When it comes to barbecue, Texas can’t be beat

If you destination is a full stomach and a happy disposition, our resident travel writer has you covered


Max Rhodes

Louie Mueller barbecue in Taylor has been named the best in Texas by The New York Times, Food Network and several others. You’d be hard-pressed to find better barbecue.

Max Rhodes, assistant editor

If you’re looking for something to eat in Texas, there are plenty of options. You can get some great tacos down south, enormous steaks up in the panhandle, pretty decent burgers just about everywhere, and of course, barbecue. There is a friendly debate across the southern United States over who has the best barbecue. Some say the Carolinas are better, some insist Missouri, but deep down they all know that you can’t beat Texas. Now, there’s a reason for this: In the 1830s, there were many German immigrants in the state, and they settled some towns such as Fredericksburg (issue 2 of Rhodes Traveled, anyone remember?) and New Braunfels. These Germans brought with them a method for cooking meat where they would smoke it for upwords of 24 hours. That, along with some of the best quality Texas beef cattle, is the reason we have the best barbecue in the country.

You can find good barbecue all over the state, and fortunately for us some of it is not far from Austin. In fact, there are some good places in the middle of the city, but that’s for another time. For this issue, I’ll cover four places, all fairly close: Louie Mueller in Taylor, Snow’s BBQ in Lexington, City Meat Market in Giddings and Kreuz Market in Lockhart. Keep in mind that there are dozens of excellent barbecue joins a days drive from Austin; these are merely a few of my favorites.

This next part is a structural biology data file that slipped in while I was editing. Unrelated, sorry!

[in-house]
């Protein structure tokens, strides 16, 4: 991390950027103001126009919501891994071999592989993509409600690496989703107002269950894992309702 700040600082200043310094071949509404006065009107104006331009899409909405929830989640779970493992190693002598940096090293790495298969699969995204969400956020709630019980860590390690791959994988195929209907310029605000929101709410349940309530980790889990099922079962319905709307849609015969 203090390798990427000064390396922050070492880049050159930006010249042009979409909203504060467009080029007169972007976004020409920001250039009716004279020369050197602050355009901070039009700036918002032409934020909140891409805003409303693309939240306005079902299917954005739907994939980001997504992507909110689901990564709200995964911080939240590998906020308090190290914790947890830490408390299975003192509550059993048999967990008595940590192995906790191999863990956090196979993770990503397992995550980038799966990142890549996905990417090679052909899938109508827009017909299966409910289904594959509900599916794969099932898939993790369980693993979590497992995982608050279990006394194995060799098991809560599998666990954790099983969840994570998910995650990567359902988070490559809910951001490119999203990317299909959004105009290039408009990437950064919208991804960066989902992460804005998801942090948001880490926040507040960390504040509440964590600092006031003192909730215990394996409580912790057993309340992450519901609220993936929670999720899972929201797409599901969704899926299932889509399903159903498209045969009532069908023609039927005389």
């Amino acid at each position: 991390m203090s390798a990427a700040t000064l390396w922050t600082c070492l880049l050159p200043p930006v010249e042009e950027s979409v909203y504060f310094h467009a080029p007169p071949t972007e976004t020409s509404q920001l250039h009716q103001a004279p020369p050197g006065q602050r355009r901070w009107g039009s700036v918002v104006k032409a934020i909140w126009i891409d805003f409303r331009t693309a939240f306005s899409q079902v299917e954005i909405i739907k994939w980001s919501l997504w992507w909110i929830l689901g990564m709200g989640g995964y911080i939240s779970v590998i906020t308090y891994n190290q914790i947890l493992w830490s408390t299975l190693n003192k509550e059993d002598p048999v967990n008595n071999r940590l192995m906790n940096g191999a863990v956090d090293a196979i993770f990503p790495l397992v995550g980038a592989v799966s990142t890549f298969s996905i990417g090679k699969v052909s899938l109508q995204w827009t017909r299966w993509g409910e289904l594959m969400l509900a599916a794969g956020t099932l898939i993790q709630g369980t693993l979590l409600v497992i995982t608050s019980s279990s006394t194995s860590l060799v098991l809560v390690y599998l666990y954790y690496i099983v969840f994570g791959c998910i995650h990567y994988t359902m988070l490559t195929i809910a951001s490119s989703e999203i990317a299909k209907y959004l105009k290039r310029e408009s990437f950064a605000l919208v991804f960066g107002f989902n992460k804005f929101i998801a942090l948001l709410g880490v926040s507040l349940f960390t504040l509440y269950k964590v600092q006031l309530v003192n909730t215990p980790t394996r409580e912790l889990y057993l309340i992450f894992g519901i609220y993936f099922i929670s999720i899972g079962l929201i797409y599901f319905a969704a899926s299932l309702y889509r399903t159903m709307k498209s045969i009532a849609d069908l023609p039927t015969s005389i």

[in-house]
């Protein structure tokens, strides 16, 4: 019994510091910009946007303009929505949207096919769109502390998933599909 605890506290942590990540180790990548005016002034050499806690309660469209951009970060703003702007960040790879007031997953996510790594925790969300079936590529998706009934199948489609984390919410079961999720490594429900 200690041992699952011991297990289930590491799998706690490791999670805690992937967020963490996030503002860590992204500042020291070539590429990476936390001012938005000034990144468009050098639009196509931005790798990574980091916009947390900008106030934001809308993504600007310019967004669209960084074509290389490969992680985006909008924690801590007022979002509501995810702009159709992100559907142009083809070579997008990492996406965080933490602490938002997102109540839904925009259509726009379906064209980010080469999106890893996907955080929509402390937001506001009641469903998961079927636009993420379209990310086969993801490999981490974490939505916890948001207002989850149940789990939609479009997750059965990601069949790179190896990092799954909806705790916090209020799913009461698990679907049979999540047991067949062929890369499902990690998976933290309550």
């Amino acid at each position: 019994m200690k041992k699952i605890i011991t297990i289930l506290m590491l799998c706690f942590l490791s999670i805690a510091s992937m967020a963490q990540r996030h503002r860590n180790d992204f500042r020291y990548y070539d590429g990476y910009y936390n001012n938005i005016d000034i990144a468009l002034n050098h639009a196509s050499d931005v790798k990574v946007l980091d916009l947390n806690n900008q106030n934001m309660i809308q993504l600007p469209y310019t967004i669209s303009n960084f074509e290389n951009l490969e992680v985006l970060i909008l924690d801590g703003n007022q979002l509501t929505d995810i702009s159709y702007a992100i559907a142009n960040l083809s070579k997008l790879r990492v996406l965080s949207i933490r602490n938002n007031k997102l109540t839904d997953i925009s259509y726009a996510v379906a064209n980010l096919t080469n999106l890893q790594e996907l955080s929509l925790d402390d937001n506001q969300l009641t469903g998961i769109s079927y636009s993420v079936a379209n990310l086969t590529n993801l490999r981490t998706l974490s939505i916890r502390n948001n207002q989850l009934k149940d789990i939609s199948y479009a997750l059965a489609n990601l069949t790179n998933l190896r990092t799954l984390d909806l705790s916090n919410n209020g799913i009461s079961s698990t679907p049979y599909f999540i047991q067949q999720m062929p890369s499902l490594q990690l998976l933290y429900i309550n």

Max Rhodes
Although not home to any barbecue restuarant, Dime Box has some other attractions on your meat-fueled journey.

Now I know what you may be thinking: Max Rhodes, the travel blogger, is writing a food review? Don’t worry, this is still about travel, just instead of the destination being a museum for soda or a retired combat ship, it’s food. The roads shall still be traveled.

Anyway, let’s talk about the logistics. You could definitely hit all these places in one day, but you may be so full you’d never want to eat again. So, you could either portion yourself and only eat a little at restaurant (which can be more difficult than it sounds), or just go on separate days. Either way, you can’t go wrong. A round trip with a stop at each place would be about 170 miles, and take about 3 hours, not including time for eating, sightseeing or sleeping after eating too much.

First up is Louie Mueller Barbecue. Located in the small town of Taylor, it’s about a 40 minute drive from Austin (25 if you hit the lights right). Louie Mueller was opened in 1949 and has been named the best barbecue in Texas by Texas Monthly, The New York Times, and the Food Network. They offer a classic selection of brisket, pork ribs and beef ribs. All of which are very good, but the brisket and beef ribs are about as good as it gets. While you’re in Taylor, you can explore the historic downtown and check out some of the antique stores, if you’re into that. After you’ve had all of the Taylor you can take, it’s a quick 30 miles to Lexington, home to our next barbecue destination.